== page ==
From the restart Cardiff returned the ball down field. Gopperth put in a very ill conceived kick across the left wing with the Leinster defensive line trying to readjust to the third kick in a row. Cardiff saw the opportunity for the counter and put the ball through the hands quite well. Captain Warburton went over for their second try. Cries of a forward pass were unfair as Warburton was clearly behind Dan Fish when the pass was given and not moving at the same kind of pace (see below). In the space of 3 or 4 minutes Leinster's lead had been cut from 18 points to just 4.

What was most frustrating about that 5 minute period was that Cardiff had not created a single try scoring opportunity on their own. They had barely managed to create any scoring chances at all. The previous week Leinster gave a sucker an even break by not finishing off Connacht when they had the chance in the first half. By handing Cardiff 2 gilt edged opportunities they did the same again on Friday. Thankfully this time they steadied the ship and managed to get themselves into a scoring position again. Madigan converted a penalty giving Leinster that extra cushion.

For the remaining 5-10 minutes of the game Leinster pressured the Cardiff line but struggled for a breakthrough. And in that time were more inaccuracies. Leinster were turned over in contact and McFadden attempted a really poor grubber giving up possession cheaply. At one point Cardiff looked the more likely to score the last try and potentially level the game. But eventually, with only 30 seconds to go, Heaslip won a penalty at the breakdown and Leinster went for touch. They could have played it safe and taken the win but the ambition was there to take all 5 points on offer. But yet again the inaccuracy led to another turnover and Cardiff had possession with the clock in the red. A knock on in contact gave Bryan Byrne a chance to scoop up the ball and he fed it to Luke McGrath who got in under the posts for the bonus point try.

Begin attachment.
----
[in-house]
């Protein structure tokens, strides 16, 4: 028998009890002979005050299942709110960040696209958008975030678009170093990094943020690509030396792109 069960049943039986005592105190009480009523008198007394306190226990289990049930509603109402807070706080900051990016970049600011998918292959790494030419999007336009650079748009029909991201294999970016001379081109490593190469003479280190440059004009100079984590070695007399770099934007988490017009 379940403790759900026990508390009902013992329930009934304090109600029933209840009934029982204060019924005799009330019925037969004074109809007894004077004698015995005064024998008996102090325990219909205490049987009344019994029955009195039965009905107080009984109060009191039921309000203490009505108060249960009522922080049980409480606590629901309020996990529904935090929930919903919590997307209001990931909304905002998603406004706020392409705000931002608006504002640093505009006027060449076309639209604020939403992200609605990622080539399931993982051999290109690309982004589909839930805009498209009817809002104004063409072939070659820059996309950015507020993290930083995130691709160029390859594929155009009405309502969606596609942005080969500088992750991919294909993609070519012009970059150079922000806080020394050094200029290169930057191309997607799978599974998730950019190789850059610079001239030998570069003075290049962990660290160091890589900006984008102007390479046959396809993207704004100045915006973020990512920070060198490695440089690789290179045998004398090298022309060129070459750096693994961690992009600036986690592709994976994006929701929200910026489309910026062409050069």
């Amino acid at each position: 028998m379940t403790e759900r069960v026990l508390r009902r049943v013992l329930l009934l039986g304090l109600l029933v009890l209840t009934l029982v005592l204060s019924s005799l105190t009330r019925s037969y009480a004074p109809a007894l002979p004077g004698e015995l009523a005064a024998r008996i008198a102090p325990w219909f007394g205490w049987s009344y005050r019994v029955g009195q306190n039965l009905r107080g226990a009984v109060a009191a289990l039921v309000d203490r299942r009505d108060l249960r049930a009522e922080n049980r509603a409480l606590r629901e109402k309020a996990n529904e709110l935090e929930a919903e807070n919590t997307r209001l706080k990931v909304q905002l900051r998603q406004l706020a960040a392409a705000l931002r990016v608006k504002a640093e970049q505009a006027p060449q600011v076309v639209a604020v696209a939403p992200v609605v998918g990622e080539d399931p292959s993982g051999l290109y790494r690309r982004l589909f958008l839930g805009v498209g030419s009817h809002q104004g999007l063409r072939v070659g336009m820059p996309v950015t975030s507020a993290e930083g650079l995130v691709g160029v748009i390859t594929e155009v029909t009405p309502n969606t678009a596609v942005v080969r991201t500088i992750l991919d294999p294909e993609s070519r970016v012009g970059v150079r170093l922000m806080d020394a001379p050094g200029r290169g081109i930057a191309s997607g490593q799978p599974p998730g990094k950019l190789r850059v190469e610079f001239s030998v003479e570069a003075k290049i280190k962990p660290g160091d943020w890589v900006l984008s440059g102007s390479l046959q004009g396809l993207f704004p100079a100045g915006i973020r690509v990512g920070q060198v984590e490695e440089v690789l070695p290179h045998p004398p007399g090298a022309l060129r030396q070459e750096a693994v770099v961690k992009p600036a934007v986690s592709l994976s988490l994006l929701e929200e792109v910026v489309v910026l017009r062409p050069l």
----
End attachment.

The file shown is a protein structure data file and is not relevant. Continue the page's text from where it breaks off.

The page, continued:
That last passage of play probably summed up Leinster's day in a lot of  ways. Dangerous to a point, but plagued with inaccuracies and lucky to get the result they did. As I said earlier Cardiff struggled to create anything yet Leinster let them back into the game in a big way. They came very close to conceding a draw towards the end and only through Cardiff's efforts to go looking for the 2 points were Leinster able to get the TBP. Had Cardiff been happy with the LBP then Leinster would have only managed the 4 points.

But while there were plenty of work-ons for the home team there were also positives. The scrum was dominant for the whole game, even when the front-row was completely replaced with young up-and-coming players. Kane Douglas looked good for a guy who had only been in the country a week and was still getting used to the guys names. He put himself about and didn't do a whole lot wrong. We couldn't really have asked for more than that. Ruddock was fantastic, and only for the fact he was replaced on 55 minutes he was a shoe in for man of the match. He's building a real head of steam and will be a critical player for Leinster this season, particularly now that Healy and O'Brien have been confirmed to be out of action for up to 6 months. The pack in general worked hard and got through a lot.

In the backs Gordon D'Arcy was a controlling influence and was good through-out, although he was noticeably better when he reverted to 12. Both Luke and Mick McGrath added to the performance when they came on, despite a couple of wayward passes from Luke. Mick McGrath took his try well and got Leinster on the front foot in the dying minutes when he picked and went down the blindside from a ruck. He has shown pace, strength and confidence which bodes well for his career. I feel I should also mention Fanning who, while not doing a huge amount of flashy work, again put in a big shift. I'd love to know how many rucks he hit in the game as he seemed to be all over the park getting stuck in. This enabled some of our fowards operate in open play, be it as carriers or link men. And finally we showed the kind of resolve and composure that we had lacked against Connacht. That in itself is a big step up. Hopefully we can continue that into the next game. The big inter-pro. With both provinces struggling for form at the moment it will be interesting to see how this one goes....

October 2, 2014

John Molloy